"I was lucky to have the pain," said the 69-year-old Spaniard, who was forced to interrupt a busy international schedule after a tour in Japan, where he experienced severe pain in the abdominal area.
"And I also wasn't able to lift my left leg easily," he said as he picked it up off the chair, with a smile.
In fact, they were fortuitous symptoms that spurred him to fly to New York, where his primary physician at Mount Sinai Medical Center, Dr. Valentin Fuster, quickly delivered the diagnosis: a malignant polyp in the colon.
"And he said, 'There's no way you're going on to London!'" Domingo said.
Instead, the cancerous tissue was surgically removed on March 2.
Looking rested and tanned on Monday night, Domingo chatted during a private opening party for the new East Side restaurant Zengo, which he co-owns with restaurateur Richard Sandoval. It starts serving meals to the public on Tuesday.
Amid talk of tapas and tequila, Domingo addressed a much more serious subject: colonoscopies.
He said he had never had one before and on a warm, festive spring evening, issued an urgent appeal: "Every person in this world should have a colonoscopy! I want to say to people, just do it!!"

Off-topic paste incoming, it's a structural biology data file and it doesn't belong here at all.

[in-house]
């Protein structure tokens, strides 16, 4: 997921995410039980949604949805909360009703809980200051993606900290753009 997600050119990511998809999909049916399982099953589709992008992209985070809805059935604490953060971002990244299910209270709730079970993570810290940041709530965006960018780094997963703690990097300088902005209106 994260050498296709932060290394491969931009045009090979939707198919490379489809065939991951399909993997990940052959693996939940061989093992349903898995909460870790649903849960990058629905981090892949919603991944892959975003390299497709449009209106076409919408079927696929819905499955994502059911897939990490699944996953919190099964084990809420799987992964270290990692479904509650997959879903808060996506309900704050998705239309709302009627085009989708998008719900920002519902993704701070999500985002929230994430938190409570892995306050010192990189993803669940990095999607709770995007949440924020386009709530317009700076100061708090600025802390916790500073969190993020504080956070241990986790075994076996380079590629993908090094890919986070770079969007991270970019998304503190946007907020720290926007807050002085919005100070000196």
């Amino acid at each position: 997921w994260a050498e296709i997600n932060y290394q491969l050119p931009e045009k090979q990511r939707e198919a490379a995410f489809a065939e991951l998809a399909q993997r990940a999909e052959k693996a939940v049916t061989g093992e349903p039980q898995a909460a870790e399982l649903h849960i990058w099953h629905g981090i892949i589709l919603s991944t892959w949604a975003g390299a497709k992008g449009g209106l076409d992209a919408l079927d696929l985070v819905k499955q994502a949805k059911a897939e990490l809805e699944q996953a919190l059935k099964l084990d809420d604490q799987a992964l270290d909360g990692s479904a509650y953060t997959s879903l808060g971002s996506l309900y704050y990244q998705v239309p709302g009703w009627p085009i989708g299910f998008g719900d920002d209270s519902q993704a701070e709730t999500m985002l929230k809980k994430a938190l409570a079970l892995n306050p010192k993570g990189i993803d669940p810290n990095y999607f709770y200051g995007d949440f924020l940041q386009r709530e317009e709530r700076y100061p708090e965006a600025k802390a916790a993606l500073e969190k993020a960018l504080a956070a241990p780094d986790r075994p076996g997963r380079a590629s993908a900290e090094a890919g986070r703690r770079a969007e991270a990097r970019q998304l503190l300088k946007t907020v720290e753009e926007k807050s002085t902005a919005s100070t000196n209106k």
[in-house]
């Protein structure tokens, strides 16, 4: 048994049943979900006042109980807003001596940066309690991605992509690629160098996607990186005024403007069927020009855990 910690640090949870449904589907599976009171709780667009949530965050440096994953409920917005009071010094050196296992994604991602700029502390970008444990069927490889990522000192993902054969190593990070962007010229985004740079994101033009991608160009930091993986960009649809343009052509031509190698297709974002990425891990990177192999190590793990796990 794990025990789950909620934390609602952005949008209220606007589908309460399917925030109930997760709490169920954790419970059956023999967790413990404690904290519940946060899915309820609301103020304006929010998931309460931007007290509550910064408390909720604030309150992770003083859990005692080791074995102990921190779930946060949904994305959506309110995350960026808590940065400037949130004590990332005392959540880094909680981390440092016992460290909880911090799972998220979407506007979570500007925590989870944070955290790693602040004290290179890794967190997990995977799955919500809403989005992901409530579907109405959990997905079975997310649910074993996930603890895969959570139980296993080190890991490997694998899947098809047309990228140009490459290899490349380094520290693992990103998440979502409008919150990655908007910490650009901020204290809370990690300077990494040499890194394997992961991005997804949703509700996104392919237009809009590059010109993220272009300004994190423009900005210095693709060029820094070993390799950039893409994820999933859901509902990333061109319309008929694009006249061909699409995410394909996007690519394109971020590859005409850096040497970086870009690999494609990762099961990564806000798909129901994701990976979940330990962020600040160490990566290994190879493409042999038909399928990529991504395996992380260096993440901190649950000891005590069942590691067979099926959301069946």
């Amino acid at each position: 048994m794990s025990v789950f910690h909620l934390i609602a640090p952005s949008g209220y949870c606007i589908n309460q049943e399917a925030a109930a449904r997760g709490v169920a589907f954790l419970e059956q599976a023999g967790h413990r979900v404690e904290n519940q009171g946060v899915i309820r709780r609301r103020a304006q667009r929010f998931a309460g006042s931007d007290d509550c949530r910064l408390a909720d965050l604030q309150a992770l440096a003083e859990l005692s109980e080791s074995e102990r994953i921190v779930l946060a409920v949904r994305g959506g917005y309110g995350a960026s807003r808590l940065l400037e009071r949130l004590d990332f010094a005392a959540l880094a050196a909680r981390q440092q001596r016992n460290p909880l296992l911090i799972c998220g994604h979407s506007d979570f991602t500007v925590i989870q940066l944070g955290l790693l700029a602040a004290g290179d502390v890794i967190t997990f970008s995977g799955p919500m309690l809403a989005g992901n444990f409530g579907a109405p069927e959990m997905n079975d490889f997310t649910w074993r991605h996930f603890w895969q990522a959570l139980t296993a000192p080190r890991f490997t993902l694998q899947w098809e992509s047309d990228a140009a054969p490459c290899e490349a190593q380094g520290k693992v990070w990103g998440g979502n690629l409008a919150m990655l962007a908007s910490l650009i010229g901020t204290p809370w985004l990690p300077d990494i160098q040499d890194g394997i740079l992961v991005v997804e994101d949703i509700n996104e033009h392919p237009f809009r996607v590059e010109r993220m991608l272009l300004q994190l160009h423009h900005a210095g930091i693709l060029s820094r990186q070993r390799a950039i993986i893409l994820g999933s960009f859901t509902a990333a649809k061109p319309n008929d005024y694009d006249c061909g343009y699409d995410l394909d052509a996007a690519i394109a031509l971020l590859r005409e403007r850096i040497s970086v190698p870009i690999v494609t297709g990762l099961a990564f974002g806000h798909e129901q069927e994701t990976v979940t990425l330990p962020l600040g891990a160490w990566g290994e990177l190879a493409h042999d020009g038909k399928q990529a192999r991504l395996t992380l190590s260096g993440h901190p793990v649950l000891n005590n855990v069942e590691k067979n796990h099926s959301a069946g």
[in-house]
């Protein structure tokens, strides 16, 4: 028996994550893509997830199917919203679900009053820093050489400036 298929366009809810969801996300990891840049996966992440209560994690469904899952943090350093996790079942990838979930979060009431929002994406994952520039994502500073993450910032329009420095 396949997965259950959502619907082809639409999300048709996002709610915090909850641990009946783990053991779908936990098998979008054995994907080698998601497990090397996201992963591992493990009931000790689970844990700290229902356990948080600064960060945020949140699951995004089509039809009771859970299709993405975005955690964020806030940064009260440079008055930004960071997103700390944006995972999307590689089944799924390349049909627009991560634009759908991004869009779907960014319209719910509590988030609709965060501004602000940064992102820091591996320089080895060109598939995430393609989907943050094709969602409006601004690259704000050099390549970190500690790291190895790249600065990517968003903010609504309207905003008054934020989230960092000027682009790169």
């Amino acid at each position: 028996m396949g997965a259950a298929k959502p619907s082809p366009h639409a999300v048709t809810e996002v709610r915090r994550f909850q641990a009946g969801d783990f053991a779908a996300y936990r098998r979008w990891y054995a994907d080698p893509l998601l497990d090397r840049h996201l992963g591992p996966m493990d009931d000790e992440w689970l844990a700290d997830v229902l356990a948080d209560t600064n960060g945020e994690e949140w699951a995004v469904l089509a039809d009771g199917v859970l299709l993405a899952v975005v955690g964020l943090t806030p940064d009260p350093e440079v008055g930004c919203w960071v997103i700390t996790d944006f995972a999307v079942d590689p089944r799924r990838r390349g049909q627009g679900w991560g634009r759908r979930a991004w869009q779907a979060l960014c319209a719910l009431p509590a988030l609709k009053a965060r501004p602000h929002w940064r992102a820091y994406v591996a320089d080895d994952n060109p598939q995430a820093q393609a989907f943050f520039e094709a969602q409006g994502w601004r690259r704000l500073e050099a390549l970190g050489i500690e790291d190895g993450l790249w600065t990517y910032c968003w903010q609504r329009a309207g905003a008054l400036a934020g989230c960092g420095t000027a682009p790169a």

In the early stages, people with colon cancer often have no symptoms at all – one reason doctors recommend screening.
Domingo said he was simply lucky, and when his cancer was caught it was localized and had not spread.
He said he did not require chemotherapy or radiation, just a six-week break from singing during which he rested at his Manhattan apartment and his home in Acapulco, Mexico.
Domingo is to fly to Italy later this week to rehearse Verdi's opera "Simon Boccanegra" at Milan's Teatro alla Scala, singing the title role for six performances starting April 16. Also in April and May, he's appearing in concerts in Moscow and the capital of Qatar, Doha.
He'll do more than sing in Doha. He'll also enjoy the food – at two Doha restaurants he and Sandoval co-own.
And the tenor is catching up with the mounds of get-well mail he received.
"I am just so thankful for the demonstrations of love that were unbelievable," he said, his rich speaking voice rising with emotion.
He said one man who had heard him in every major role he ever sang wrote, "'Rest well, for your most important role – yourself.'"
(This version SUBS 5th graf to correct that Fuster, a cardiologist, delivered diagnosis, sted made it. SUBS 14th graf to show timing of concerts, sted recitals. )